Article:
Numbers updated this morning by the CDC indicate that the percentage of new Covid cases across the United States tied to the even more transmissible BA.2 variant has jumped from 23% in early March to 35% this week. On the positive side, that means the rate of increase has slowed from two 100% jumps over the previous month to a little less than 50% in the past two weeks. But there are portions of the country that are much worse off. See regional map below of variant proportions. BA.2 is represented in pink.
More from Deadline
In the southwestern region comprised of the country’s most populous state, California, as well as Arizona and Nevada, the percentage of cases analyzed that are showing up BA.2 has risen from 27% two weeks ago to 41% today. The Northeast is being hit even harder.
In one swath of the region that includes Pennsylvania, New York and New Jersey and has a population of about 41 million people, BA.2 now accounts from 51% of all new cases during the most recent two-week period. In the previous 14 days, it accounted for a little over 38%.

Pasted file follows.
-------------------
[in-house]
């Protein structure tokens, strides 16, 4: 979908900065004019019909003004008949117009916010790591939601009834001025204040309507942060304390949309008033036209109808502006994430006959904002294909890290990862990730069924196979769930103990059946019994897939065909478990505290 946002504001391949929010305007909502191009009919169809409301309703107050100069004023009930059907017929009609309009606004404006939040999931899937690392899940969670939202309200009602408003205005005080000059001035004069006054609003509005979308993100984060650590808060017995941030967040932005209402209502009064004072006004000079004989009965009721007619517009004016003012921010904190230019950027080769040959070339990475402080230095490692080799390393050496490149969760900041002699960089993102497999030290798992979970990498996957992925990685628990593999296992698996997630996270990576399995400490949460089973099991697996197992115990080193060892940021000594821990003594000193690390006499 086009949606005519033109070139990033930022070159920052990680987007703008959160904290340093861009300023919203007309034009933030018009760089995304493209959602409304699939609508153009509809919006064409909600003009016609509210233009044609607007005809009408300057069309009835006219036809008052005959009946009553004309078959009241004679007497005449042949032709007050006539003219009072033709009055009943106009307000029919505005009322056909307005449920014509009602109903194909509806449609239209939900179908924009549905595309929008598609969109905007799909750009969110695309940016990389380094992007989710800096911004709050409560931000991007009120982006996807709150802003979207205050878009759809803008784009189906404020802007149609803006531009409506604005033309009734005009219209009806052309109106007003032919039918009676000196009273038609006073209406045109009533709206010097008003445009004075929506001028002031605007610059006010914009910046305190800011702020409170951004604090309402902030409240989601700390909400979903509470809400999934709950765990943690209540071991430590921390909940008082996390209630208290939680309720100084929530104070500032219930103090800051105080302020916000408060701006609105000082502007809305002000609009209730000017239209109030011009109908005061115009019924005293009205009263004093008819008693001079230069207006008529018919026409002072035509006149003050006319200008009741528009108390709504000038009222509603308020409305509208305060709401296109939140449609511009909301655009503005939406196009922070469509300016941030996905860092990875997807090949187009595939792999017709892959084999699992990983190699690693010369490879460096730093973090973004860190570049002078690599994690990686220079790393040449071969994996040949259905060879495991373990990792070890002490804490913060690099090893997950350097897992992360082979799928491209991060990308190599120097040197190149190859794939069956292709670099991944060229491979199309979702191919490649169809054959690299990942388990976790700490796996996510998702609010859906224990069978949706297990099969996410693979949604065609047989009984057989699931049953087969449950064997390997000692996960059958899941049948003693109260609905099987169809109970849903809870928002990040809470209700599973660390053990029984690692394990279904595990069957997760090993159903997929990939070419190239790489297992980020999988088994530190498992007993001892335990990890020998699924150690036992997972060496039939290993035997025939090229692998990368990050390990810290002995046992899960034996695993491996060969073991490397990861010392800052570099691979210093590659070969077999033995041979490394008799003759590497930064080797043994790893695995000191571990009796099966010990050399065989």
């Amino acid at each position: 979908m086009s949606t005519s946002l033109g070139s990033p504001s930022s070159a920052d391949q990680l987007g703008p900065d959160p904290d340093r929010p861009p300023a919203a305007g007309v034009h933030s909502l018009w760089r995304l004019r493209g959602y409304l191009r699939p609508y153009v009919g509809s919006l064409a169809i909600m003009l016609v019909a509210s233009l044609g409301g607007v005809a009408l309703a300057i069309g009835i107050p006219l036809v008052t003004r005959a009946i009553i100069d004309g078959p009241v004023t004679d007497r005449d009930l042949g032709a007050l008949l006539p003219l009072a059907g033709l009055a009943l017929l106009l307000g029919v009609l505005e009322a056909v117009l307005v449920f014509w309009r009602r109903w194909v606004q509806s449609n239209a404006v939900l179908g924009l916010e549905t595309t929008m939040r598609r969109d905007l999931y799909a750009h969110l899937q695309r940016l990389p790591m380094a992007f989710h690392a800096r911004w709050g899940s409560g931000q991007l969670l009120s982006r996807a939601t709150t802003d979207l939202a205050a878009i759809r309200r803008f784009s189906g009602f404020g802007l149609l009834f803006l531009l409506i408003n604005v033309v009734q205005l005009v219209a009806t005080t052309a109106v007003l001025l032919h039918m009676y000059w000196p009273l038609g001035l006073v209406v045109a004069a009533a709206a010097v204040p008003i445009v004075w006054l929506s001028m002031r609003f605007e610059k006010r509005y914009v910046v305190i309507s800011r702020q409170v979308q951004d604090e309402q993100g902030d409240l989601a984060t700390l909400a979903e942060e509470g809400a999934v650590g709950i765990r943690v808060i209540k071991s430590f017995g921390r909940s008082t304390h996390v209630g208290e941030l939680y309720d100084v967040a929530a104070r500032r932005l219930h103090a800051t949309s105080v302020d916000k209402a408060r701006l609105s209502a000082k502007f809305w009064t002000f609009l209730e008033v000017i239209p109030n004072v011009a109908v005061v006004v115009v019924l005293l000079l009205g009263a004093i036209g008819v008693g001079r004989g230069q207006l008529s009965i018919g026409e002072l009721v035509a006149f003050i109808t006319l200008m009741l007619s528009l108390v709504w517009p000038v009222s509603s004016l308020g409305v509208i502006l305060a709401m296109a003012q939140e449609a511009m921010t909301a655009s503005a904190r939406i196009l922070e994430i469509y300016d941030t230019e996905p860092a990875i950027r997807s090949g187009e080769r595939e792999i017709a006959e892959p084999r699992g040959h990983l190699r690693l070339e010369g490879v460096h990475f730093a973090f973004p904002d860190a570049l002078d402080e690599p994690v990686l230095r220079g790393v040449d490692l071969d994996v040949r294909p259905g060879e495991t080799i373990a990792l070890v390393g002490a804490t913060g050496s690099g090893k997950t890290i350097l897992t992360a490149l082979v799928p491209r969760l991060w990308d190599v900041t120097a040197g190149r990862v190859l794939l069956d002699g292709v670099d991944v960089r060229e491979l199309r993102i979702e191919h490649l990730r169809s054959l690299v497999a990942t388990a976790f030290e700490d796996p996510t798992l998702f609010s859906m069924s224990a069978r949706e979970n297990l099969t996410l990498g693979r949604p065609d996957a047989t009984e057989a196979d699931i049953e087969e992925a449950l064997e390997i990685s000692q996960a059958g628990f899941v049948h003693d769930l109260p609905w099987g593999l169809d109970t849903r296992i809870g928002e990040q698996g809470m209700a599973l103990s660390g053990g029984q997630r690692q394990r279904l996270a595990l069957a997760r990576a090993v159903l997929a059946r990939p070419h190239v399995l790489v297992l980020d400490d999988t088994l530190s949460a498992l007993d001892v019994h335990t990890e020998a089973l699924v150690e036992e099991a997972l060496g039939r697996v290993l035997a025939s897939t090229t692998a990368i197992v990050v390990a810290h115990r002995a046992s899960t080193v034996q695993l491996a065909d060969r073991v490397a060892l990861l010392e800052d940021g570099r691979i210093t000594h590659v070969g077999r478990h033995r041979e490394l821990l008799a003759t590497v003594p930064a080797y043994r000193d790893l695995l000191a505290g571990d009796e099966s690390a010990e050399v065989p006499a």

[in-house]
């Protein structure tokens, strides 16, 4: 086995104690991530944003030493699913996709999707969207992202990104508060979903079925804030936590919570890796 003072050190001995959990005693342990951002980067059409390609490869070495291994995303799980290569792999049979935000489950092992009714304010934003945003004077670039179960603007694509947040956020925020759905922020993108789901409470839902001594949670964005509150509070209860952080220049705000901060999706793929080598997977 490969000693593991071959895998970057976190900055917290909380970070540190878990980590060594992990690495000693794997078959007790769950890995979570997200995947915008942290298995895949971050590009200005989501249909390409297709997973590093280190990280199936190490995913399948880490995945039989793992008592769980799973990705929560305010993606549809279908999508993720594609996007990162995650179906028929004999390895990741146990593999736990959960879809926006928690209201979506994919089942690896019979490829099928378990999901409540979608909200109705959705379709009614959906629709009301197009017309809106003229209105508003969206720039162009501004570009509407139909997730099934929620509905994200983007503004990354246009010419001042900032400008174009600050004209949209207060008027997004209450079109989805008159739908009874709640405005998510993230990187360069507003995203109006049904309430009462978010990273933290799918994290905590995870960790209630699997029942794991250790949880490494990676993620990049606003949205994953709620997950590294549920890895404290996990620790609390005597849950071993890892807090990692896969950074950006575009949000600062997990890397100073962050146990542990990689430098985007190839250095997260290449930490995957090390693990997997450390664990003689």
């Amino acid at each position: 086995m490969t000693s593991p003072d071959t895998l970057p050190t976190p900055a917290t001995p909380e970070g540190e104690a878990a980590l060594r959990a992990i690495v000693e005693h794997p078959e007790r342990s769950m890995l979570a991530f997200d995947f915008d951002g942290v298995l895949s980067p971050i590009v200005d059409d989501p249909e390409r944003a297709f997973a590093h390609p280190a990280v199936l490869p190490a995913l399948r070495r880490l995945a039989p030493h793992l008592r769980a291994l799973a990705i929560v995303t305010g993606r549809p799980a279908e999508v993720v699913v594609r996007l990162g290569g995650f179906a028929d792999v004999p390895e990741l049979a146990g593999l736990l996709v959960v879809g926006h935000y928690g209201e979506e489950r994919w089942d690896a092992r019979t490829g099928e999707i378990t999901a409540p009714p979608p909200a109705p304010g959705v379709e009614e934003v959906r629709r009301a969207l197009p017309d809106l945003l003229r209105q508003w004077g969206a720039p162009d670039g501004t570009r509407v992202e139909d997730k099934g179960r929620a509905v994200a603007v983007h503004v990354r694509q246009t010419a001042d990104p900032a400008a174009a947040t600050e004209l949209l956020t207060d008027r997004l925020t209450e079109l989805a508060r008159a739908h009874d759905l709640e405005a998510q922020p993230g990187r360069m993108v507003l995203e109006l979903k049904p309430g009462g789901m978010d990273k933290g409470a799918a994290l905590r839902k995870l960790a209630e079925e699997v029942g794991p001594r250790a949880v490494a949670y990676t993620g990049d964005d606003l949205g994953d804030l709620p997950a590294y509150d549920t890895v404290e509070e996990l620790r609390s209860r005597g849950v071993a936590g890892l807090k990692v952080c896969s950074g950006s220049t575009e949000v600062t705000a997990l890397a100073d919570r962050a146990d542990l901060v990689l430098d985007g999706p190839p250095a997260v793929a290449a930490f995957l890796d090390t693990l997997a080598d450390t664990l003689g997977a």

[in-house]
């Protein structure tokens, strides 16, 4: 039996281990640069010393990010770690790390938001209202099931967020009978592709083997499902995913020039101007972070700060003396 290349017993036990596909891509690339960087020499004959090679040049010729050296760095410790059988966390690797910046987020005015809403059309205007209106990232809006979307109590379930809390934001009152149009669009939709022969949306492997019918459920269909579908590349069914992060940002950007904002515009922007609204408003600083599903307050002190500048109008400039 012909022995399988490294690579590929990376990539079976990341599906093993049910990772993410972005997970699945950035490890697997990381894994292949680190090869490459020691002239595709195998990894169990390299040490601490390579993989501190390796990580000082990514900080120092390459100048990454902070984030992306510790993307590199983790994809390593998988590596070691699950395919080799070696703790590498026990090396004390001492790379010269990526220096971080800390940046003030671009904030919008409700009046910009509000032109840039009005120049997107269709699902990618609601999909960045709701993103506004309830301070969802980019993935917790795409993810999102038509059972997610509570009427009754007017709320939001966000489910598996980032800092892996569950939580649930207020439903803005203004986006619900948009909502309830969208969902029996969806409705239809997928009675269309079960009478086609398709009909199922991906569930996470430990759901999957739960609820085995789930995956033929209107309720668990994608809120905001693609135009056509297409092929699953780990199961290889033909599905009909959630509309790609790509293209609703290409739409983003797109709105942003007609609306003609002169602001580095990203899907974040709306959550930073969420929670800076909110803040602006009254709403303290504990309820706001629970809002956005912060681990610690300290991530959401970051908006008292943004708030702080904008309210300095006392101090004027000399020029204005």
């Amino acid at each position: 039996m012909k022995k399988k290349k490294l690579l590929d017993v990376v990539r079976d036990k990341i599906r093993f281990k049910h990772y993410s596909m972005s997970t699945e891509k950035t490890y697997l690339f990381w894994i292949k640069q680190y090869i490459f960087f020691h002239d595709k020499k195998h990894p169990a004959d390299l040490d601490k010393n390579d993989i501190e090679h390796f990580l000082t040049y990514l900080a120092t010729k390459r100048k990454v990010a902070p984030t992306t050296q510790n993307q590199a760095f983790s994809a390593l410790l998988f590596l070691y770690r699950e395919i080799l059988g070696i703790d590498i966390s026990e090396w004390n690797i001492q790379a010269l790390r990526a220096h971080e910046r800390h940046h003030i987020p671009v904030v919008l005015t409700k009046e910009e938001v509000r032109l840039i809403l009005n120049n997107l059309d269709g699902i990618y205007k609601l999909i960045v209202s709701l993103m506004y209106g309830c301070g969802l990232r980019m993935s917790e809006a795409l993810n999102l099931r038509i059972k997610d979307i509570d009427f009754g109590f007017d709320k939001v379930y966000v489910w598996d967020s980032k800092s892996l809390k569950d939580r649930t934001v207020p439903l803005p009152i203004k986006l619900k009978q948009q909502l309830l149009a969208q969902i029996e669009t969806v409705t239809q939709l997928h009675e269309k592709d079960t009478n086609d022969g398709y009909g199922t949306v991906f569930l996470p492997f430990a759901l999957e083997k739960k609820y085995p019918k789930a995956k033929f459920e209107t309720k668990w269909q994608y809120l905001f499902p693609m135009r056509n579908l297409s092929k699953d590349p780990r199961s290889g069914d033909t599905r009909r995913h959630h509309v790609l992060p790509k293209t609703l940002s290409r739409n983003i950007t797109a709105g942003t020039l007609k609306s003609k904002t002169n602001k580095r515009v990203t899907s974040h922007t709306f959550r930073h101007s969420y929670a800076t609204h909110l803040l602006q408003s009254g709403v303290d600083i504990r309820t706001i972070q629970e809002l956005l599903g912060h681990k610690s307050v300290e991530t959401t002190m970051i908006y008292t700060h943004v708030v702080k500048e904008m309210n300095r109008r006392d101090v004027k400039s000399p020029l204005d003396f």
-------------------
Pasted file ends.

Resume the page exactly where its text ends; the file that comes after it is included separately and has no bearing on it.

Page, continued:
In the northeastern region comprised of Vermont, New Hampshire, Connecticut, Massachusetts, Rhode Island and Maine, which has a population close to 14 million, BA.2 has risen to 55% of all new cases, per the CDC.
A late January report from the Statens Serum Institut, which operates under the auspices of the Danish Ministry of Health, found that “BA.2 may be approx. 30% more transmissible than BA.1 (the original Omicron).” Some analyses since then have claimed the variant’s transmissibility advantage is even higher.
The good news is that the Omicron strains are much less virulent than Delta, but as the U.S. saw in early February of this year, Omicron’s increased transmissibility can still create a wave of deaths equal to or surpassing that of Delta by the sheer number of infections alone.
Best of Deadline